2.5.2. Experimental results

Figure 1 shows an example result of the inference of GPTwoSample for one of the genes in the array. Here the gene probe CATMA3A53880 shows significant differential expression from about 30 h after the fungal infection. One of the replicates (control) shows a strong outlier at 10 h after infection, emphasising the need for a robust noise model.

To explore the properties of the proposed test systematically, GPTwoSample including the robust noise model (GP robust) was applied to test all 30,336 gene probes in the dataset for differential expression. For comparison, two state-of-the-art methods from the literature, the timecourse method (TC) of Tai and Speed (2006), and the F-Test (FT) as implemented in the MAANOVA package (Wu et al., 2002), were used for the same task. Each of these three methods was used to rank probes according to their likelihood of being differentially expressed in descending order.

A human expert was asked to annotate 2000 randomly selected probes labeling each as either “differentially expressed,” “not differentially expressed,” or “dubious case.” After removing the dubious cases, 1890 unambiguously labeled probes remained, out of which 668 were differentially expressed. These probes were used as a gold standard for assessing the accuracy of the compared methods. Figure 3 shows the precision-recall curve for each method. To check the impact of our outlier-robust model, we also computed the precision-recall curve for a variant of GPTwoSample that is not robust to outliers and instead uses a standard Gaussian noise model (GP standard). The precision in our setting is the percentage of truly differential expressed genes among all genes that were deemed differentially expressed by the test. The recall is the percentage of truly differentially expressed genes detected by the test among all truly differentially expressed genes. By varying the threshold above which the test deems a gene differentially expressed, one obtains a precision-recall curve. The area under the precision recall curve (AUPRC) is 1 if one reaches the optimal result of 100% precision and 100% recall, and obviously zero if they are both zero. Hence, a “perfect” test would reach an AUPRC of 1, while a consistently failing test would yield an AUPRC of 0. On this randomly selected set, GPTwoSample with robust noise model (GP robust, AUPRC 0.978) and the simpler non-robust variant (GP standard, AUPRC 0.916) outperformed both benchmark models, F-Test (FT, AUPRC 0.891) and the timecourse method (TC, AUPRC 0.787). The model GP robust achieved an additional improvement over GP standard, showing the merits of a robust noise model.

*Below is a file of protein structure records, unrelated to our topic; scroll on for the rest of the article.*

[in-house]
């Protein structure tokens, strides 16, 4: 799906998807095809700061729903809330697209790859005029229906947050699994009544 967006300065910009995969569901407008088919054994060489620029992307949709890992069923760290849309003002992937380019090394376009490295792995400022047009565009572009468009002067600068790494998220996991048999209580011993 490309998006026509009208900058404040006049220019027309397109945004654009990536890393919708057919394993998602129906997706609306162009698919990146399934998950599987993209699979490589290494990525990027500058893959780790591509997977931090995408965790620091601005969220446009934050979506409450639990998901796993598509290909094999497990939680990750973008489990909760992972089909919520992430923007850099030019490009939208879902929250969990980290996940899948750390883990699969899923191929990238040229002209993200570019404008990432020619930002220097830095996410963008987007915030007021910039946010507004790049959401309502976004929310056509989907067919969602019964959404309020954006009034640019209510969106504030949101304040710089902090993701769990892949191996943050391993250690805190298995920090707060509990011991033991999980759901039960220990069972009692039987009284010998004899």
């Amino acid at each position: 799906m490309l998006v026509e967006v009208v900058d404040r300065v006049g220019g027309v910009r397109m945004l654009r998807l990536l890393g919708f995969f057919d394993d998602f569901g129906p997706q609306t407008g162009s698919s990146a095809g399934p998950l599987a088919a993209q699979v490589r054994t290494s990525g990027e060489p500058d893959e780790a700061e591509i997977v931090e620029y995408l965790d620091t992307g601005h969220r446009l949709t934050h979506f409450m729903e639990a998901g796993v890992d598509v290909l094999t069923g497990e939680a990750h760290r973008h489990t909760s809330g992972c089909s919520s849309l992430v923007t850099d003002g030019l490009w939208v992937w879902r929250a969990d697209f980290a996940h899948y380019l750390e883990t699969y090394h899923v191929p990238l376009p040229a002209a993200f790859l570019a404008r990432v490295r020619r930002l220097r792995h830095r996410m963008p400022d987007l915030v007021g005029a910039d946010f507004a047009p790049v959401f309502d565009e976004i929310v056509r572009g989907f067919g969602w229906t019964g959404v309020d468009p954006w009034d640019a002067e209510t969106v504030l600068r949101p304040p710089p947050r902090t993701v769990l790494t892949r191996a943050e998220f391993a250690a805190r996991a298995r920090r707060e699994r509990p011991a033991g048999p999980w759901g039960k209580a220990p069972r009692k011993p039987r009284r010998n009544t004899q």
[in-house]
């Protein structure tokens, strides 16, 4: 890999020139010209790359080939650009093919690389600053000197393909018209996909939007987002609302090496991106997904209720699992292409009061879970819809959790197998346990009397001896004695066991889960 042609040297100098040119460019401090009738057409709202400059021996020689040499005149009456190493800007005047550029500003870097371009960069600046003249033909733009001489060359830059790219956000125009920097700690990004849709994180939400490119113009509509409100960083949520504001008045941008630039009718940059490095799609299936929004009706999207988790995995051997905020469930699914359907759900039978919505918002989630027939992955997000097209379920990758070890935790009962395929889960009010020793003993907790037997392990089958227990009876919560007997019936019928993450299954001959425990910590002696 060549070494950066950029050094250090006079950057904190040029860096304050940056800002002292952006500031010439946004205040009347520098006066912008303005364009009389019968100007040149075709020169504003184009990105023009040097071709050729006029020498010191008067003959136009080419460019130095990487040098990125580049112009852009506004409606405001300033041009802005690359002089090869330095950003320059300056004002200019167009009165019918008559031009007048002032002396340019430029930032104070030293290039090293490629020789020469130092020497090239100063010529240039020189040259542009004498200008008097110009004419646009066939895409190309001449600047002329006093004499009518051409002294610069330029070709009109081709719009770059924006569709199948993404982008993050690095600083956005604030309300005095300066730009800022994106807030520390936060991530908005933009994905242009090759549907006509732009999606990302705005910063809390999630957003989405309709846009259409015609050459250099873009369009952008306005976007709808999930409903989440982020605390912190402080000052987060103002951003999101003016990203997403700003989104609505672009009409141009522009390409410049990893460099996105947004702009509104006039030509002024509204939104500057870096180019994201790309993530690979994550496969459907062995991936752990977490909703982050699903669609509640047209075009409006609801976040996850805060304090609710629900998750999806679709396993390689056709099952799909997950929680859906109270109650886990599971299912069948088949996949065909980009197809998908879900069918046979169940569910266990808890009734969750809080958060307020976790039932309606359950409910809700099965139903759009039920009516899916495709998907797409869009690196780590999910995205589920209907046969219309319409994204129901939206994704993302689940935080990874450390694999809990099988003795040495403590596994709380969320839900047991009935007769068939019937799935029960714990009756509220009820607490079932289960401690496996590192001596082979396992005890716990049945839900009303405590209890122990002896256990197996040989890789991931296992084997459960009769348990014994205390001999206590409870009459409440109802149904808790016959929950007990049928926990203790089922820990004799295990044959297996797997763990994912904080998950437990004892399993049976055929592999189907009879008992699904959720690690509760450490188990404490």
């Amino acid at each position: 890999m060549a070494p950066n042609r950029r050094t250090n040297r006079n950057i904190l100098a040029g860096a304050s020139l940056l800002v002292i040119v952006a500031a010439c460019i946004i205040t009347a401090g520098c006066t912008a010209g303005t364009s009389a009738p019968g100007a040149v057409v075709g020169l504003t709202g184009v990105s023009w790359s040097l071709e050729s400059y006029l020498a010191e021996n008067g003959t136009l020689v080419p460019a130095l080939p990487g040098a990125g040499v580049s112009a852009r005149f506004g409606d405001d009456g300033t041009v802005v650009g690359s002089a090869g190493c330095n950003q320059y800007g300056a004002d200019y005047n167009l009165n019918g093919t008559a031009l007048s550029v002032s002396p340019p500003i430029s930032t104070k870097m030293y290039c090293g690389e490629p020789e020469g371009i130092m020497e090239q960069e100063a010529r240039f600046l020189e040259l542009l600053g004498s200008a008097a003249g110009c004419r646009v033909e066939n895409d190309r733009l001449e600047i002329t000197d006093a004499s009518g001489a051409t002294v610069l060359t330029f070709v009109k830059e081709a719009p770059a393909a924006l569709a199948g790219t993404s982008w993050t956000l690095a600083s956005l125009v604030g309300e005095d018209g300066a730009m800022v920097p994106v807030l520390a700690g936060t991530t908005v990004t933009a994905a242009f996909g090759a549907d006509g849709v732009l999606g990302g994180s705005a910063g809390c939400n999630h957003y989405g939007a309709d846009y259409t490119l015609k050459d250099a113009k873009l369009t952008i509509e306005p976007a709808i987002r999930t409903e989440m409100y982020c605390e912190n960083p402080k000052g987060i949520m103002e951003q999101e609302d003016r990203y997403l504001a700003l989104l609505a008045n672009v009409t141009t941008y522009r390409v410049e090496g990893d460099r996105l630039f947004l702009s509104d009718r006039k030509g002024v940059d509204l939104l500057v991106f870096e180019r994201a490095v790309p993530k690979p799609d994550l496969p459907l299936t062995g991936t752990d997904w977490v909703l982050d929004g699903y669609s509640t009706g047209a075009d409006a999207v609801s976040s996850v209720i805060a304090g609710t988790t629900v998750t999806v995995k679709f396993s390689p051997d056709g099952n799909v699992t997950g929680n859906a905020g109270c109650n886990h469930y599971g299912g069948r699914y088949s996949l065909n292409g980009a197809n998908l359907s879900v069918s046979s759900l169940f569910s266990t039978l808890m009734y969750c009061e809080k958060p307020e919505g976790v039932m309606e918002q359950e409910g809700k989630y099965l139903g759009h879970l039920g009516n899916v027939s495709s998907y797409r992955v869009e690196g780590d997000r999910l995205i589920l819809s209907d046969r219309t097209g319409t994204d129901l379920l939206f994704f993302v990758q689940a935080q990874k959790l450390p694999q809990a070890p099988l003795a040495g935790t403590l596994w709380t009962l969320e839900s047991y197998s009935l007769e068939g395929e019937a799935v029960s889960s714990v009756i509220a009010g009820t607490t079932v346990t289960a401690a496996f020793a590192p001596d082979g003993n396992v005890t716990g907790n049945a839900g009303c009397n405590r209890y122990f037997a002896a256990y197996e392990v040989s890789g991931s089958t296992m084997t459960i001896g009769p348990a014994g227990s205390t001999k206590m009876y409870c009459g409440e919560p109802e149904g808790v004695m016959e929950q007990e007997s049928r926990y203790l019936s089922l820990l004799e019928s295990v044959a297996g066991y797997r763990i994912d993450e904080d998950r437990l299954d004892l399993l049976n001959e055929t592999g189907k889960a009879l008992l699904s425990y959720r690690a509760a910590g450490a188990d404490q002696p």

FIG. 3.
Predictive accuracy of four different methods measured by the area under the precision-recall curve. Each method was evaluated on the random benchmark dataset of 1890 genes as described in the text.

To further validate the quality of the gene list produced by GPTwoSample, we clustered the 9000 genes considered to be differentially expressed using the SplineCluster method of Heard et al. (2006, 2005). We analyzed the resulting 18 clusters for statistically significantly over-represented Biological Process Gene Ontology (GO) annotations. The probability that this over-representation is not found by chance can be calculated by the use of a hypergeometric test, with a background of the whole genome, as implemented in the Cytoscape plugin BiNGO (Maere et al., 2005). We applied a Bonferroni correction, which gives a conservative (and easily calculated) correction for multiple testing. Figure 4 shows annotations which were significantly over-represented at a Bonferroni-corrected p-value of 0.05. The most common terms are “response to stress” and “response to abiotic or biotic stimulus,” indicating that the clusters derived from GPTwoSample are intuitively meaningful in the context of plant-pathogen interactions.

FIG. 4.
Significantly over-represented GO annotations for GPTwoSample gene clusters. Only clusters with significant annotations are shown. Annotations are GOSlim Biological Process terms defined by TAIR (Swarbreck et al., 2007).

3. Detecting Intervals of Differential Gene Expression